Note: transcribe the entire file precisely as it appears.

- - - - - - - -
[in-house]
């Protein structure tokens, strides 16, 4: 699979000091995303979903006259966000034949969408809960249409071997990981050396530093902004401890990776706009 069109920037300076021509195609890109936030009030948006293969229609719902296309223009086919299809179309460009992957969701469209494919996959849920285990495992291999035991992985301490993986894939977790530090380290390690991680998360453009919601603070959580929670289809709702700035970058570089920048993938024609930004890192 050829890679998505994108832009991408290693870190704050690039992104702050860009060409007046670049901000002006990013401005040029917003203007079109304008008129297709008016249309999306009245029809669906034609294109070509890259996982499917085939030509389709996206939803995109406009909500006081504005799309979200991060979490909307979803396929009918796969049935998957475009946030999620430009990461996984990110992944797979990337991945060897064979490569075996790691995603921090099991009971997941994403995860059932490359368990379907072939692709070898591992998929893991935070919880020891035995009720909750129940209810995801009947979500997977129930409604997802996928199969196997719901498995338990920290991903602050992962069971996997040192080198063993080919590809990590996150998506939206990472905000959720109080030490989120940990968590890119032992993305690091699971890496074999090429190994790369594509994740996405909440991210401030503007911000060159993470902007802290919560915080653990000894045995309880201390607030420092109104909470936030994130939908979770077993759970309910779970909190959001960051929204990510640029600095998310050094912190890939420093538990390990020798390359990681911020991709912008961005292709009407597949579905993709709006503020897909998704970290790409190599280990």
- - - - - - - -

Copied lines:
[in-house]
């Protein structure tokens, strides 16, 4: 699979000091995303979903006259966000034949969408809960249409071997990981050396530093902004401890990776706009 069109920037300076021509195609890109936030009030948006293969229609719902296309223009086919299809179309460009992957969701469209494919996959849920285990495992291999035991992985301490993986894939977790530090380290390690991680998360453009919601603070959580929670289809709702700035970058570089920048993938024609930004890192 050829890679998505994108832009991408290693870190704050690039992104702050860009060409007046670049901000002006990013401005040029917003203007079109304008008129297709008016249309999306009245029809669906034609294109070509890259996982499917085939030509389709996206939803995109406009909500006081504005799309979200991060979490909307979803396929009918796969049935998957475009946030999620430009990461996984990110992944797979990337991945060897064979490569075996790691995603921090099991009971997941994403995860059932490359368990379907072939692709070898591992998929893991935070919880020891035995009720909750129940209810995801009947979500997977129930409604997802996928199969196997719901498995338990920290991903602050992962069971996997040192080198063993080919590809990590996150998506939206990472905000959720109080030490989120940990968590890119032992993305690091699971890496074999090429190994790369594509994740996405909440991210401030503007911000060159993470902007802290919560915080653990000894045995309880201390607030420092109104909470936030994130939908979770077993759970309910779970909190959001960051929204990510640029600095998310050094912190890939420093538990390990020798390359990681911020991709912008961005292709009407597949579905993709709006503020897909998704970290790409190599280990």